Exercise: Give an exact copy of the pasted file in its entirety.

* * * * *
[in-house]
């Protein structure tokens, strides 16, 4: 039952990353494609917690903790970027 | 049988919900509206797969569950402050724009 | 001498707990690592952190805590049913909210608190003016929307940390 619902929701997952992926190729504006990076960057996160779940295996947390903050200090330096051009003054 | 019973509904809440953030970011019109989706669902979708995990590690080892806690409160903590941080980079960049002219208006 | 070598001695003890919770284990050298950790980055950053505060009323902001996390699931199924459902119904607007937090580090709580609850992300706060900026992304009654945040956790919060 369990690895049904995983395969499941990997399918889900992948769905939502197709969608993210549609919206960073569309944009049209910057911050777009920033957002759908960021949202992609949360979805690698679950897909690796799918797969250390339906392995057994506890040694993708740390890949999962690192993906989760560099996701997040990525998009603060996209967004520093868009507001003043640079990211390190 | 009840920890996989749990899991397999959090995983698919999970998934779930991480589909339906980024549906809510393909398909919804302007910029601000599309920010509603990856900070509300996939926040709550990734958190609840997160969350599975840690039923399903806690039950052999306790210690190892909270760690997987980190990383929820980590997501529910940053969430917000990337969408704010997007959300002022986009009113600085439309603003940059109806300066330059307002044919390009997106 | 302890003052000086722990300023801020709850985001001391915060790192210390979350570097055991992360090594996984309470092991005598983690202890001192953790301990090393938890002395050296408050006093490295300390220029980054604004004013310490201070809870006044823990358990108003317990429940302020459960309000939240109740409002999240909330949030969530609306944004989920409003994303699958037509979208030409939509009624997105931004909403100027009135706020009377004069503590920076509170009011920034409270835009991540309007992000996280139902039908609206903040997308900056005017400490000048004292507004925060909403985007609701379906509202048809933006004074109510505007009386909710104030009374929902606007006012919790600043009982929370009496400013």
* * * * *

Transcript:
[in-house]
């Protein structure tokens, strides 16, 4: 039952990353494609917690903790970027 | 049988919900509206797969569950402050724009 | 001498707990690592952190805590049913909210608190003016929307940390 619902929701997952992926190729504006990076960057996160779940295996947390903050200090330096051009003054 | 019973509904809440953030970011019109989706669902979708995990590690080892806690409160903590941080980079960049002219208006 | 070598001695003890919770284990050298950790980055950053505060009323902001996390699931199924459902119904607007937090580090709580609850992300706060900026992304009654945040956790919060 369990690895049904995983395969499941990997399918889900992948769905939502197709969608993210549609919206960073569309944009049209910057911050777009920033957002759908960021949202992609949360979805690698679950897909690796799918797969250390339906392995057994506890040694993708740390890949999962690192993906989760560099996701997040990525998009603060996209967004520093868009507001003043640079990211390190 | 009840920890996989749990899991397999959090995983698919999970998934779930991480589909339906980024549906809510393909398909919804302007910029601000599309920010509603990856900070509300996939926040709550990734958190609840997160969350599975840690039923399903806690039950052999306790210690190892909270760690997987980190990383929820980590997501529910940053969430917000990337969408704010997007959300002022986009009113600085439309603003940059109806300066330059307002044919390009997106 | 302890003052000086722990300023801020709850985001001391915060790192210390979350570097055991992360090594996984309470092991005598983690202890001192953790301990090393938890002395050296408050006093490295300390220029980054604004004013310490201070809870006044823990358990108003317990429940302020459960309000939240109740409002999240909330949030969530609306944004989920409003994303699958037509979208030409939509009624997105931004909403100027009135706020009377004069503590920076509170009011920034409270835009991540309007992000996280139902039908609206903040997308900056005017400490000048004292507004925060909403985007609701379906509202048809933006004074109510505007009386909710104030009374929902606007006012919790600043009982929370009496400013």